|From||United States of America|
|Birth||17 October 1865, Hiram, USA|
|Death||24 March 1950, Washington, D.C., USA (aged 84 years)|
James Rudolph Garfield (October 17, 1865 – March 24, 1950) was an American politician and lawyer. Garfield was a son of President James A. Garfield and First Lady Lucretia Garfield. He served as Secretary of the Interior during Theodore Roosevelt's administration.
Garfield was born in Hiram, Ohio, the third of seven children born to James Abram and Lucretia Rudolph Garfield. For a year prior to his father's presidency, he studied at St. Paul's School in Concord, New Hampshire. On July 2, 1881, at the age of 15, he and his 17 year old brother Harry Augustus Garfield witnessed the shooting of their father by disgruntled office-seeker Charles J. Guiteau at the Baltimore and Potomac railroad station in Washington. The President and his sons were waiting for a train en route to Williams College in Williamstown, Massachusetts, where young James had been recently accepted, when the shooting took place.
College and early career
Following his father's death on September 19, 1881, he studied at Williams College. He received his A.B. degree in 1885, and then attended Columbia Law School. In 1888, he was admitted to the Ohio bar and established the Cleveland, Ohio-based law firm of Garfield and Garfield, with his brother Harry Augustus Garfield. From 1890 until her death in 1930, he was married to Helen Newell. Their grandson, Newell Garfield, later married Jane Harrison Walker, a granddaughter of President Benjamin Harrison and Harrison's second wife Mary Dimmick Harrison as well as the great-grandniece of James G. Blaine.
From 1896 to 1899, he served in the Ohio State Senate. He was an influential advisor to President Theodore Roosevelt, serving as a Member of the United States Civil Service Commission from 1902 to 1903. From 1903 to 1907, he served as Commissioner of Corporations at the Department of Commerce and Labor, where he conducted investigations of the meat-packing, petroleum, steel, and railroad industries. From 1907 to 1909, he served in Roosevelt's Cabinet as Secretary of the Interior, where he advocated for the conservation of natural resources. He left this post on March 4, 1909, and returned to his law practice in Cleveland. In 1909, he received the honorary degree of LL.D. from the University of Pittsburgh. Garfield was a contender for the Ohio Republican gubernatorial nomination in the 1910 election but withdrew from the convention when it endorsed the Taft Administration; the convention went on to nominate future president Warren G. Harding in the third round of balloting. During the 1912 presidential election, he was a key supporter of Roosevelt's bid for a third term. In the 1914 election, he made an unsuccessful bid for Governor of Ohio on the Progressive Party ticket.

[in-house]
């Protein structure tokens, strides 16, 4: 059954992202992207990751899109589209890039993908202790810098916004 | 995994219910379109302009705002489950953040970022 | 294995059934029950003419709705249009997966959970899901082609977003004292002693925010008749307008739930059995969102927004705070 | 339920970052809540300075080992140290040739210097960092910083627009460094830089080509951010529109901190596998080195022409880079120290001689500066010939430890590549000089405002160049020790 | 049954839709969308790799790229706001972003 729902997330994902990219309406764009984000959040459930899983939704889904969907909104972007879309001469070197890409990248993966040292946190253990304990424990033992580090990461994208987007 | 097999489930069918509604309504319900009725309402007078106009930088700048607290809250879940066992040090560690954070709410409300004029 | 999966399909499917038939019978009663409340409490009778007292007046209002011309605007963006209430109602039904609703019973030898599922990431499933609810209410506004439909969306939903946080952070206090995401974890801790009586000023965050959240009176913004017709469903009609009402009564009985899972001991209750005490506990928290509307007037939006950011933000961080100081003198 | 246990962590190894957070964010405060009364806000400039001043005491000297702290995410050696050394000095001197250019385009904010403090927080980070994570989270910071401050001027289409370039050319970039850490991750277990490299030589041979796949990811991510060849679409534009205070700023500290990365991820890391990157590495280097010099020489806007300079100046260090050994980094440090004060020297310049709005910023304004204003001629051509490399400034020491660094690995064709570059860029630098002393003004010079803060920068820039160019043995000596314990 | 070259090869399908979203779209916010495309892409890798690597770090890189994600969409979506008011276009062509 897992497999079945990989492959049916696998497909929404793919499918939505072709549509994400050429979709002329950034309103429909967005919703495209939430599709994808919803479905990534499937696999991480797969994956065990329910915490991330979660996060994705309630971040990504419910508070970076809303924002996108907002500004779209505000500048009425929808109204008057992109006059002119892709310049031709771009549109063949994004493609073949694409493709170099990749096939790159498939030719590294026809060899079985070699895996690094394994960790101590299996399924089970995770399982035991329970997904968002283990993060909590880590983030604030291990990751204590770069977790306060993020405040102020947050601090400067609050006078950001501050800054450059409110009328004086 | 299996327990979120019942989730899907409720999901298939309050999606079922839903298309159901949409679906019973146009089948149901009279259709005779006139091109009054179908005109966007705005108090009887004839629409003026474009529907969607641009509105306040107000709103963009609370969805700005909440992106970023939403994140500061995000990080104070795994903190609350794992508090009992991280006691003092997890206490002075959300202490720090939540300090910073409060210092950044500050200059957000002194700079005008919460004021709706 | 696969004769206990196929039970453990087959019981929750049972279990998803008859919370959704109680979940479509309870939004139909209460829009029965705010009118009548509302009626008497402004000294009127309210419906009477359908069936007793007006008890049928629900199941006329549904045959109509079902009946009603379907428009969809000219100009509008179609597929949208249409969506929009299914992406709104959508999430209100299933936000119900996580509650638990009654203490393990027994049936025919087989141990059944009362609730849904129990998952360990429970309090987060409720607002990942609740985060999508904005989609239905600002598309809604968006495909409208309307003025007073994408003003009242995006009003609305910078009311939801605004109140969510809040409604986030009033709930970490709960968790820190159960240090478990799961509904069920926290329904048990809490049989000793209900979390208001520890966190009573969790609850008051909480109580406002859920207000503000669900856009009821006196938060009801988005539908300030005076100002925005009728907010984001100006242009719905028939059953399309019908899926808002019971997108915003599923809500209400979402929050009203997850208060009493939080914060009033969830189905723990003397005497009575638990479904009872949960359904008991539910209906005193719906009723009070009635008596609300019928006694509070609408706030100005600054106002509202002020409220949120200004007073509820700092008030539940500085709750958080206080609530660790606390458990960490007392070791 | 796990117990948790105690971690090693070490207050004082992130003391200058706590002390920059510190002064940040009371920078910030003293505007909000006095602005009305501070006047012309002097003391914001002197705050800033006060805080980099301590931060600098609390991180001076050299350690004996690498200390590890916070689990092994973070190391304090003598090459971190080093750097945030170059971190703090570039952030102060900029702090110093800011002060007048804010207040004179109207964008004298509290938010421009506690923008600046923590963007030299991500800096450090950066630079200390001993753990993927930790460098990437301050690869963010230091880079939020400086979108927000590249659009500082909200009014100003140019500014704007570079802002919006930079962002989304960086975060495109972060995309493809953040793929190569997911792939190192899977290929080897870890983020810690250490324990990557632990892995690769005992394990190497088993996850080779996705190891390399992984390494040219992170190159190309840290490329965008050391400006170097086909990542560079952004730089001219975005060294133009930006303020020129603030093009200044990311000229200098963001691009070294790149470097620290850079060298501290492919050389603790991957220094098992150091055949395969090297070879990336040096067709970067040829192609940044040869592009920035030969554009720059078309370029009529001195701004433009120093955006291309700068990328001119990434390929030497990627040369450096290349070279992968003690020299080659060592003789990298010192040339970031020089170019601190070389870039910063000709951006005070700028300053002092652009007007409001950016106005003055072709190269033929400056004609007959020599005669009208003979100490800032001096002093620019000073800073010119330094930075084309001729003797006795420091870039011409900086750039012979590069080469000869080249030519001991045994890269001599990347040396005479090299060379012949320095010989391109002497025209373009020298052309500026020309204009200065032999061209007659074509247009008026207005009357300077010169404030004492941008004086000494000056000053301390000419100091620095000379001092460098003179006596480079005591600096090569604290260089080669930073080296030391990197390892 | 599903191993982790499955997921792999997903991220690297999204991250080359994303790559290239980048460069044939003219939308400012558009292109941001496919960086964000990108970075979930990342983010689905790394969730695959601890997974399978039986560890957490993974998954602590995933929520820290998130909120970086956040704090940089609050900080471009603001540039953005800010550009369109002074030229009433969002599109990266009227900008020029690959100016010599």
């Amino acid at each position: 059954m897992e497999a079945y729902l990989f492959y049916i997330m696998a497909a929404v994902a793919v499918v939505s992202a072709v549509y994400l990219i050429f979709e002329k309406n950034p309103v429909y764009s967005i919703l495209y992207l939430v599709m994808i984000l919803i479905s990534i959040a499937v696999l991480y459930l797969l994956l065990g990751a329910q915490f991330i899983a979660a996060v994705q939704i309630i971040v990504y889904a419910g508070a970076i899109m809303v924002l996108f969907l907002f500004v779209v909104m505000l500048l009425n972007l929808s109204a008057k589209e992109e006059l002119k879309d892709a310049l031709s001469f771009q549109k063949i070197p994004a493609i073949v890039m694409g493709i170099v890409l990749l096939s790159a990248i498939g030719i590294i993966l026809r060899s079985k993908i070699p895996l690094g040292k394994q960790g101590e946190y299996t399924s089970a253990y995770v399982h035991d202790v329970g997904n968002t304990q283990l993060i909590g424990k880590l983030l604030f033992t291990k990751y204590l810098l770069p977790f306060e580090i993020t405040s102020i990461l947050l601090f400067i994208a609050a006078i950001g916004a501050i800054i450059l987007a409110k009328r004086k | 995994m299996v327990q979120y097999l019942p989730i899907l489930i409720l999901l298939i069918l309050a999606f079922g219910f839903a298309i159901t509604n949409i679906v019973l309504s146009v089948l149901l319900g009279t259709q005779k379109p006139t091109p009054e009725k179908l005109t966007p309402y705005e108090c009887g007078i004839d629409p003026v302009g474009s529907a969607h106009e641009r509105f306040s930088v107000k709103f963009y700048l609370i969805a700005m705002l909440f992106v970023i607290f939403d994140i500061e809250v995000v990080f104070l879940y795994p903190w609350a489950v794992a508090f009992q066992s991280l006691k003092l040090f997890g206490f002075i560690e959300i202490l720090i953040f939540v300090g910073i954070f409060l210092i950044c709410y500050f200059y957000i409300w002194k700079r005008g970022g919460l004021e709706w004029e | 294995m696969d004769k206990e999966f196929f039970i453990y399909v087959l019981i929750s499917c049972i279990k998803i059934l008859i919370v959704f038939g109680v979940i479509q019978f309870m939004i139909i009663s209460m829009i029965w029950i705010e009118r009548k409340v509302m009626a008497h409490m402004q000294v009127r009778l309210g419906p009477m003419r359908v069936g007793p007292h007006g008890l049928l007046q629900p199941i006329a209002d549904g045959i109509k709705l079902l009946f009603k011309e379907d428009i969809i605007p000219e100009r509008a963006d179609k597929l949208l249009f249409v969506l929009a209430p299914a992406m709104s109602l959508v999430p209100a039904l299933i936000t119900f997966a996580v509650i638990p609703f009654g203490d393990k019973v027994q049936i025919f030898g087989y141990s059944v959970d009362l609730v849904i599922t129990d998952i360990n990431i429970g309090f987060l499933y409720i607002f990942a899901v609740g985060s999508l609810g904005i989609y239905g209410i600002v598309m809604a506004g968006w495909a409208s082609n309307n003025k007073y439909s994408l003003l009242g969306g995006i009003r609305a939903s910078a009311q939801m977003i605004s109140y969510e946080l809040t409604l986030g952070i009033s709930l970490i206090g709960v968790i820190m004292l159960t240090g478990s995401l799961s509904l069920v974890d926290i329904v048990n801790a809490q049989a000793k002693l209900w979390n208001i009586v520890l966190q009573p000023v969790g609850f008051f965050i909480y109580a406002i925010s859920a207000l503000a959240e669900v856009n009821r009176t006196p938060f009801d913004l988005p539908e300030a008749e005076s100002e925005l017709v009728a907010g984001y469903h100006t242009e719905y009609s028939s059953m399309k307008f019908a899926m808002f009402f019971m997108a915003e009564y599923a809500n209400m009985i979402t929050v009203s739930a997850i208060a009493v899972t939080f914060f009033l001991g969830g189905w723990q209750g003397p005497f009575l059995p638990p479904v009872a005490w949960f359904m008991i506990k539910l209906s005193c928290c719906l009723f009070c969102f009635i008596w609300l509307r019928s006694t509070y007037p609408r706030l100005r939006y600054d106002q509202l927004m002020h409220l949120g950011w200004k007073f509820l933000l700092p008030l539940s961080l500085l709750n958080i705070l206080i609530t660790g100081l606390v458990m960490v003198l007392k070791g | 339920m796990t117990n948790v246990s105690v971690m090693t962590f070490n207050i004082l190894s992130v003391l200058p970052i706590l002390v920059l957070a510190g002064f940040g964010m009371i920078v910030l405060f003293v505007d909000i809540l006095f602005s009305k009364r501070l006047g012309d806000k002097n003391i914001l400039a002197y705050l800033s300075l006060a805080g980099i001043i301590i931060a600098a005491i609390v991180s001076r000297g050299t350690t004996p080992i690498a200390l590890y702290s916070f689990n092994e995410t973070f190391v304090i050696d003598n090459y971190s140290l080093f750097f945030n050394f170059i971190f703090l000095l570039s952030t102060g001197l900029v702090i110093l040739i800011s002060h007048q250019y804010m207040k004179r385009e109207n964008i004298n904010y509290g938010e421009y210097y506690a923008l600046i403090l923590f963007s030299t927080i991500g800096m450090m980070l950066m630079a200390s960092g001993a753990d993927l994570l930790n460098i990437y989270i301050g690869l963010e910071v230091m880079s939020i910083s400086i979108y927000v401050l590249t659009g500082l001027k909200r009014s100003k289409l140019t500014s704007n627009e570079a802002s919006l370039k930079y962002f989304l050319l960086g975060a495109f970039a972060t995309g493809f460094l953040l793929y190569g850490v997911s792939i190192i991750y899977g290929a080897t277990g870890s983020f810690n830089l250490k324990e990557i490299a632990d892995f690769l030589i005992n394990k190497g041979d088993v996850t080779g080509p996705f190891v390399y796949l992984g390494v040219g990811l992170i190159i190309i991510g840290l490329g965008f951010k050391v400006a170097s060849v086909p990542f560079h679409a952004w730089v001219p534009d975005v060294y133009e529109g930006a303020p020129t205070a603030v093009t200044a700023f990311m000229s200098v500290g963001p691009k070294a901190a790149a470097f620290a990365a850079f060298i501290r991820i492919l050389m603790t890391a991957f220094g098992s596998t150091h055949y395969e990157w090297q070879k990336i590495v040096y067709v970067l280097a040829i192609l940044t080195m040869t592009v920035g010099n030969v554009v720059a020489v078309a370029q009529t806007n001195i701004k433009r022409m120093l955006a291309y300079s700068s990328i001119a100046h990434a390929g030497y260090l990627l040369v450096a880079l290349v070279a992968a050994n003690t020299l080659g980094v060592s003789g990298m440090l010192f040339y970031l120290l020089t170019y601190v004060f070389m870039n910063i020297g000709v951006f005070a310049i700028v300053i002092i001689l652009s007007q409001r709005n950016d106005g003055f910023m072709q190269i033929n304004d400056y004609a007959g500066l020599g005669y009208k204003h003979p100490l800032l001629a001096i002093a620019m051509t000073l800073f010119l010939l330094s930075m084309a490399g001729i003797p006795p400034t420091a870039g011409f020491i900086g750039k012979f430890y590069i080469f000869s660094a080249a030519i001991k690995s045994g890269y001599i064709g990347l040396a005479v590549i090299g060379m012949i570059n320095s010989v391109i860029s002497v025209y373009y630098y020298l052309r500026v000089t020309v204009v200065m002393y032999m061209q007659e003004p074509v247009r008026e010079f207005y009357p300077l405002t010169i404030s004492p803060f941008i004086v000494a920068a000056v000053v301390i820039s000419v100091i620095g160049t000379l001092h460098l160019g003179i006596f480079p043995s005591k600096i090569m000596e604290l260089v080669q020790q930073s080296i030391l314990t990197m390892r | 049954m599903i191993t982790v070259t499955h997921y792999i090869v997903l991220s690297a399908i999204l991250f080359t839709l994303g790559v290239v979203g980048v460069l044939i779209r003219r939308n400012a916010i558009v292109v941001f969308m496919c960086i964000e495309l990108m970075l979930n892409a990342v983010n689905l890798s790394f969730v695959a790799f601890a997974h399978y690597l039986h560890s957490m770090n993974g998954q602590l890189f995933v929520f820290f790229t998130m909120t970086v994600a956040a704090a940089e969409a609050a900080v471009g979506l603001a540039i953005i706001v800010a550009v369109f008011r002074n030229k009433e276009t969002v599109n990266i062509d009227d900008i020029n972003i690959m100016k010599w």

World War I
Roosevelt selected Garfield as one of eighteen officers (others included: Seth Bullock, Frederick Russell Burnham, and John M. Parker) to raise a volunteer infantry division, Roosevelt's World War I volunteers, for service in France in 1917. The U.S. Congress gave Roosevelt the authority to raise up to four divisions similar to the Rough Riders of 1st United States Volunteer Cavalry Regiment and to the British Army 25th (Frontiersmen) Battalion, Royal Fusiliers; however, as Commander-in-chief, President Woodrow Wilson refused to make use of the volunteers and the unit disbanded.
Garfield died in Cleveland, Ohio on March 24, 1950, the last surviving member of Theodore Roosevelt's administration. He had survived his father by 68 1/2 years. He was interred in Mentor Municipal Cemetery in Mentor, Ohio beside his wife Helen.